CLEARWATER — Some called it a Christmas miracle. It was definitely a Christmas spectacle.
On Dec. 17, 1996, rainbow swirls formed a familiar shape on the glass outside of Seminole Finance Corp. There she was, stretching two stories high across the building at the corner of U.S. 19 and Drew Street:
The Virgin Mary — or at least what many believed to be a holy image of Jesus Christ’s mom.
A customer called WTSP-Ch. 10, and the mysterious appearance was featured on the noon report. Within hours, dozens had flocked to the parking lot from across Tampa Bay. By midnight, police counted at least 500 in the crowd.
Waves of visitors showed up, clogging nearby roads and parking lots. In the following weeks, more than 600,000 people would travel from near and far to see her.
They brought flowers and lit candles. They prayed. They cried. One couple even got married there.
“Within days, people showing up started calling her Our Lady of Clearwater,” said Times photographer Scott Keeler, who covered the appearance and aftermath 23 years ago.
The city had to install portable restrooms and sidewalks, while police cracked down on illegal vendors trying to peddle merchandise to the visitors. Later, a nearby car wash would sell T-shirts bearing a photograph of the window for $9.99 (that would be $16.38 in 2019 dollars).
“It became this sort of sideshow … almost like any other Florida roadside tourist attraction,” said Wilma Norton, who covered the story for the then-St. Petersburg Times. “But those people who were there, especially really early on that first morning, many of them were there because they really did consider this some sort of Christmas miracle.”
Over the years, shapes reminding people of the Virgin Mary have appeared on everything from a grilled cheese sandwich to a potato chip. In 1996, a Nashville coffee shop customer said a cinnamon roll resembled Mother Teresa.
“The owner shellacked the bun. Thousands of people came to the coffee shop to see it. They called it the Nun Bun," Keeler said. “I remember people standing around in Clearwater going, ‘Haha, this is just like Mother Teresa in the bun.’"
While those items also made national headlines, there was something different about the Clearwater window, Norton said.
“People brought up some of those kinds of things, but because it was this permanent, physical presence, I think it was easier for it to become the sort of shrine and this place for people to make a pilgrimage," she said.
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Dozens of television reporters broadcast from the parking lot while news helicopters whirred above. Michael Krizmanich, owner of Seminole Finance Corp., told the Times then that reporters from all over the world tried to contact him.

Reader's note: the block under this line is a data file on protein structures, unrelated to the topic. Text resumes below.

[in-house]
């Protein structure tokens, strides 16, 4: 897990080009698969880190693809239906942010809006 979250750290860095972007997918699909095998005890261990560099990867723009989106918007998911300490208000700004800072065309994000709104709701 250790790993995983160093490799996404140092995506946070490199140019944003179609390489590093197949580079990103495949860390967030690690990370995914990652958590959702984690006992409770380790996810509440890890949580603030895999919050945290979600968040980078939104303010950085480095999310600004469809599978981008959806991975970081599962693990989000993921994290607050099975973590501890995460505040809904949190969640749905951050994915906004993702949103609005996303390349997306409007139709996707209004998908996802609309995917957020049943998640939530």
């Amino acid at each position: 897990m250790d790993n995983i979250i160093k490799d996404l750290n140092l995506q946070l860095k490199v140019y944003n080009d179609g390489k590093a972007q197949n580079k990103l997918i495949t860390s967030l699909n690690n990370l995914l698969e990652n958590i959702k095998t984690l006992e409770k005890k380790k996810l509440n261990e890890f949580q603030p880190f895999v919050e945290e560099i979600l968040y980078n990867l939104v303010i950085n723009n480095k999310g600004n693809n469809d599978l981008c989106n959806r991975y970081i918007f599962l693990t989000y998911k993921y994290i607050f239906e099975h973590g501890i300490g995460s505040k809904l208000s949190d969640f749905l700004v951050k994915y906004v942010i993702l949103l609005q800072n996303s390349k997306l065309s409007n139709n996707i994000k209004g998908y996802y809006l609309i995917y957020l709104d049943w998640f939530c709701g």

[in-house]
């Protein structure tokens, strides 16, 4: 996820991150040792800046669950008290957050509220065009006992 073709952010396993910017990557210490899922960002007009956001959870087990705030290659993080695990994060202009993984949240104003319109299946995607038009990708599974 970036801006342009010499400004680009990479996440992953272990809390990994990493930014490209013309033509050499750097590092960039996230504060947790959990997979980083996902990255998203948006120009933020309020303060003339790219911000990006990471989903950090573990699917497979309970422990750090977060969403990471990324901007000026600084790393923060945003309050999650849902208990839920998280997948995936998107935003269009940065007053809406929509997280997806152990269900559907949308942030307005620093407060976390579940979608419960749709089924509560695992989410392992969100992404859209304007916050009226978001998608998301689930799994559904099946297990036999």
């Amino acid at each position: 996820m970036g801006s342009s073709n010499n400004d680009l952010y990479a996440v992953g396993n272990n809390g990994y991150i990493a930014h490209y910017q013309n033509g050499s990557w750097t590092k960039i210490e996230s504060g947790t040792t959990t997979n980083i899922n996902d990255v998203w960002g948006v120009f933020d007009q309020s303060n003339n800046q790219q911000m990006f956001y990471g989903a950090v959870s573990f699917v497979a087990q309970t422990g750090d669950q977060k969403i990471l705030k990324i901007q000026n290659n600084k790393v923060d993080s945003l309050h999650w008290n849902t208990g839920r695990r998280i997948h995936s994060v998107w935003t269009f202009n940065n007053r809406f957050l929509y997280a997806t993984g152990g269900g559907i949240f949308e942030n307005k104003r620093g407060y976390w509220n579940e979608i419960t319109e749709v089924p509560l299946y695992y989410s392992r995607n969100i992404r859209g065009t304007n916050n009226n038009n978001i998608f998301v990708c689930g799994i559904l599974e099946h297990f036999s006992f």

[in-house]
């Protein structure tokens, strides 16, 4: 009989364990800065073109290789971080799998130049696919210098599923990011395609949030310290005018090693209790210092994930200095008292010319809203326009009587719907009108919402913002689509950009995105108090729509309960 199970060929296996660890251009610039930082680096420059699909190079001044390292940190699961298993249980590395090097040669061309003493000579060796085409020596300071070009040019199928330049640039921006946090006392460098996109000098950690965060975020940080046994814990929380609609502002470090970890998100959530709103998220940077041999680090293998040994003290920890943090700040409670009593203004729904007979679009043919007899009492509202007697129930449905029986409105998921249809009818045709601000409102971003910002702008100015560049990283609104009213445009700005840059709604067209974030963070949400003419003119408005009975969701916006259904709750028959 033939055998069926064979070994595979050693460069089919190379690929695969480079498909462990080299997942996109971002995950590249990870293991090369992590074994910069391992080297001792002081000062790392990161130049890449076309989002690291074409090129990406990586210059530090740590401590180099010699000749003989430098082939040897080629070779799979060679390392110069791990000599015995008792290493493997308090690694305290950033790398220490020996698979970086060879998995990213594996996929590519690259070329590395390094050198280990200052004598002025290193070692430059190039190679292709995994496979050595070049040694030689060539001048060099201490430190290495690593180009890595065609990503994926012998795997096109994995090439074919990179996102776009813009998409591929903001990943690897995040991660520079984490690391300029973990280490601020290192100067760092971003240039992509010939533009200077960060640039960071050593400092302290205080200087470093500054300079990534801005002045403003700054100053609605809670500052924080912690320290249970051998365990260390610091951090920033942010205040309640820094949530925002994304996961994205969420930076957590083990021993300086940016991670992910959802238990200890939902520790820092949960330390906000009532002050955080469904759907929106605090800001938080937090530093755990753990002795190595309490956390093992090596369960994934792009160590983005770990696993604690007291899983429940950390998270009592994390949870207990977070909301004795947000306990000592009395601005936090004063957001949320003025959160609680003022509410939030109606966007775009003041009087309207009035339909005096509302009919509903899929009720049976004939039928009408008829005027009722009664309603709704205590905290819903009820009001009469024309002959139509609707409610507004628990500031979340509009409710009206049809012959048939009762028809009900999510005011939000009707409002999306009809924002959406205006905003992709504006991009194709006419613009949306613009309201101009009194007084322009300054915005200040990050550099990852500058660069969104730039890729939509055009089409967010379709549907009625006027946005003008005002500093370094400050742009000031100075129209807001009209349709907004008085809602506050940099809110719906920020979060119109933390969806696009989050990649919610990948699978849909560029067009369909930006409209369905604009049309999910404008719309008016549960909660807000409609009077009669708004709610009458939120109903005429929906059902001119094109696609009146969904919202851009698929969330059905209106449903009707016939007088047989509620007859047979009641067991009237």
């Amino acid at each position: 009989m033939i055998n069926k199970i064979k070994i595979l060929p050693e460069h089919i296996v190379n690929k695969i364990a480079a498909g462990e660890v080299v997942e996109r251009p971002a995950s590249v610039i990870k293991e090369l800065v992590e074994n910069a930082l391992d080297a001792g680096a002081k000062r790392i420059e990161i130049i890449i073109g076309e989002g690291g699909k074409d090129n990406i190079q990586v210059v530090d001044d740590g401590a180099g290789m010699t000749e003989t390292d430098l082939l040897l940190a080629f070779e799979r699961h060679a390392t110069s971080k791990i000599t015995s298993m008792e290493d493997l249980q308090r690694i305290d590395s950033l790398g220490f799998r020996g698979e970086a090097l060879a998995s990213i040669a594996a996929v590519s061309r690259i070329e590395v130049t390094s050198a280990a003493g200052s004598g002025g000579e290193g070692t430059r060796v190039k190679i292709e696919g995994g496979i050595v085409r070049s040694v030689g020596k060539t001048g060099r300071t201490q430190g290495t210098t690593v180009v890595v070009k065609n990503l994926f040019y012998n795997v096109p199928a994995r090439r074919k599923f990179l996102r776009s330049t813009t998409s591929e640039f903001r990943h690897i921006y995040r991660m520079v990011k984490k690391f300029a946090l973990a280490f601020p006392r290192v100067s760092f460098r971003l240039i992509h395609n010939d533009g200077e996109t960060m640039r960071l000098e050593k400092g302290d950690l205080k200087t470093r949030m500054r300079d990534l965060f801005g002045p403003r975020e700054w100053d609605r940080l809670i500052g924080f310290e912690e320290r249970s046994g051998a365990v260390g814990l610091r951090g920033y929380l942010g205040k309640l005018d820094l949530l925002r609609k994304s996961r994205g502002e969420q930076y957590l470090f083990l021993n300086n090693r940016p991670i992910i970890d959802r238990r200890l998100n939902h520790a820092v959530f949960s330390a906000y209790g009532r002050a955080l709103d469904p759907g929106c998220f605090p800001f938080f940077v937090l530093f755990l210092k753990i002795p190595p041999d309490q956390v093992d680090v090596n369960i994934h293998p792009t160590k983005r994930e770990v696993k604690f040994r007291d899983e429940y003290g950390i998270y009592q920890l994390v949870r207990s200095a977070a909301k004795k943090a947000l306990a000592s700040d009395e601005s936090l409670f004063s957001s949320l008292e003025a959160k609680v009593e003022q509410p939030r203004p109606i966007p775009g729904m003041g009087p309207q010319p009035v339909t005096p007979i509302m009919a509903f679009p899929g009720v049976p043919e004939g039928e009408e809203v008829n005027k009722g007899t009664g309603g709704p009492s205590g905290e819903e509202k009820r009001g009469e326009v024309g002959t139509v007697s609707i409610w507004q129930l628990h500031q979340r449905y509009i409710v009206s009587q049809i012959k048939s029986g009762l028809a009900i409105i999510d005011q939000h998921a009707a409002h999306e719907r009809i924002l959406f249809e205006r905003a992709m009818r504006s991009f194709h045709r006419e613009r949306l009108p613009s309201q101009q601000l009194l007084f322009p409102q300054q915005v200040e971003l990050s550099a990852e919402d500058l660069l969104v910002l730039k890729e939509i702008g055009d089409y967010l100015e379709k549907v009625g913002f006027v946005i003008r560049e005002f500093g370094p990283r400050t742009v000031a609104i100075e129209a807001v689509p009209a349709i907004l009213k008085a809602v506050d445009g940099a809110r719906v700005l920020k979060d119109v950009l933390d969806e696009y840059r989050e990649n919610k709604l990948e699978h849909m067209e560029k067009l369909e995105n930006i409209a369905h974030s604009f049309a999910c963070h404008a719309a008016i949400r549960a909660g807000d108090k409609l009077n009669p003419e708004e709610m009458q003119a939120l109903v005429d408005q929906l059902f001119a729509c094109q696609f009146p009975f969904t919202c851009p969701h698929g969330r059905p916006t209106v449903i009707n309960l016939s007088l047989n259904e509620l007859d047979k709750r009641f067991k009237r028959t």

Visitors recalled feeling something special.
“I stepped out of my car and the presence of God just almost drew me to my knees,” Mary Stewart, pastor of the Campaigning for Jesus Christian Center in Tampa, told the Times in 1996. “I believe it is here to get people’s attention that we are living in the last days . . . to get ready to meet the soon-coming king.”
“I can’t stop crying,” St. Petersburg’s Mary Sullivan told the newspaper.
Not everyone believed. The Florida Department of Transportation released a photograph of the building from a 1994 real estate appraisal that appeared to show the rainbow image was already visible. Some religious organizations were more cautious than others.
“People should exercise a great deal of heavy skepticism,” Joe Mannion, a spokesman for the Archdiocese of St. Petersburg, told the Times.
Traffic on U.S. 19 was so bad that the city reassigned 30 workers to help police manage the crowds through the new year. The congestion scared away customers of nearby businesses.
Less spiritual theories about what created the image of the Madonna ranged from sprinkler-water induced stain to glass distortion.
“I’ve never had it happen before or since.” said Frank Mudano, an architect with the company who designed the building, told the Times then. “It’s weird. I’ve been designing buildings for 40 years.”
"I do believe that there's some divine intervention," glass installer Warren Weishaar said.
The Times even brought in a scientist to inspect the glass. Chemist Charles Roberts assessed clues including broken sprinkler heads. He offered his best guess: “a combination of water deposits and weathering, a chemical reaction between glass and the elements.”
Ugly Duckling Corp., then one of the largest used car companies in the country, bought the space from Seminole Finance Corp. It was later sold to Shepherds of Christ Ministries in 2000. Turns out, the massive spectacle was bad for business.
In May 1997, vandals hurled liquid onto the Madonna’s face, distorting the image. The image bounced back to its former glory after a few days of thunderstorms.
In 2004, a troubled 18-year-old used a slingshot and ball bearings to shatter the top window.
According to Atlas Obscura, you can still see the remaining bottom panes outside the building, which is now home to the Shepherds of Christ Ministries.